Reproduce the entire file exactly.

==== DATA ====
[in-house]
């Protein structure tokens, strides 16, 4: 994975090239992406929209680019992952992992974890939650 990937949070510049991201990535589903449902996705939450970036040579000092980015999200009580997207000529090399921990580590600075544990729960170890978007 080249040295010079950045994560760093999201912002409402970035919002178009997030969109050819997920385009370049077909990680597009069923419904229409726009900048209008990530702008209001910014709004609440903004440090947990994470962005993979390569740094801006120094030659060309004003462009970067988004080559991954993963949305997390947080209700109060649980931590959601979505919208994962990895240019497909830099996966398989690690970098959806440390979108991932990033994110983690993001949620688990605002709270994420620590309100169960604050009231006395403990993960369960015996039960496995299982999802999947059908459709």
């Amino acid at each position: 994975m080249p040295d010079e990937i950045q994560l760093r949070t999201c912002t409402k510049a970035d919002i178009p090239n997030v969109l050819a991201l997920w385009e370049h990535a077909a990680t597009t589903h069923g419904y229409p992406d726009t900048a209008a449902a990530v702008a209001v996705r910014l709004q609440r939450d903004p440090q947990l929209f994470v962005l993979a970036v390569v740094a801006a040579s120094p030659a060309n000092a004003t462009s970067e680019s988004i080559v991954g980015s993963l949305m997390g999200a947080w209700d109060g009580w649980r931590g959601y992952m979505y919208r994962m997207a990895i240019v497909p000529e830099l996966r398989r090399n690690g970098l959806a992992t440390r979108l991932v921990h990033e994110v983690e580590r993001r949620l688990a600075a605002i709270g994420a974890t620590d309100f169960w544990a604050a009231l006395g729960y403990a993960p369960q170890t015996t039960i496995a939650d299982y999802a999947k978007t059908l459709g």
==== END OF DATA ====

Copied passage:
[in-house]
């Protein structure tokens, strides 16, 4: 994975090239992406929209680019992952992992974890939650 990937949070510049991201990535589903449902996705939450970036040579000092980015999200009580997207000529090399921990580590600075544990729960170890978007 080249040295010079950045994560760093999201912002409402970035919002178009997030969109050819997920385009370049077909990680597009069923419904229409726009900048209008990530702008209001910014709004609440903004440090947990994470962005993979390569740094801006120094030659060309004003462009970067988004080559991954993963949305997390947080209700109060649980931590959601979505919208994962990895240019497909830099996966398989690690970098959806440390979108991932990033994110983690993001949620688990605002709270994420620590309100169960604050009231006395403990993960369960015996039960496995299982999802999947059908459709």
């Amino acid at each position: 994975m080249p040295d010079e990937i950045q994560l760093r949070t999201c912002t409402k510049a970035d919002i178009p090239n997030v969109l050819a991201l997920w385009e370049h990535a077909a990680t597009t589903h069923g419904y229409p992406d726009t900048a209008a449902a990530v702008a209001v996705r910014l709004q609440r939450d903004p440090q947990l929209f994470v962005l993979a970036v390569v740094a801006a040579s120094p030659a060309n000092a004003t462009s970067e680019s988004i080559v991954g980015s993963l949305m997390g999200a947080w209700d109060g009580w649980r931590g959601y992952m979505y919208r994962m997207a990895i240019v497909p000529e830099l996966r398989r090399n690690g970098l959806a992992t440390r979108l991932v921990h990033e994110v983690e580590r993001r949620l688990a600075a605002i709270g994420a974890t620590d309100f169960w544990a604050a009231l006395g729960y403990a993960p369960q170890t015996t039960i496995a939650d299982y999802a999947k978007t059908l459709g």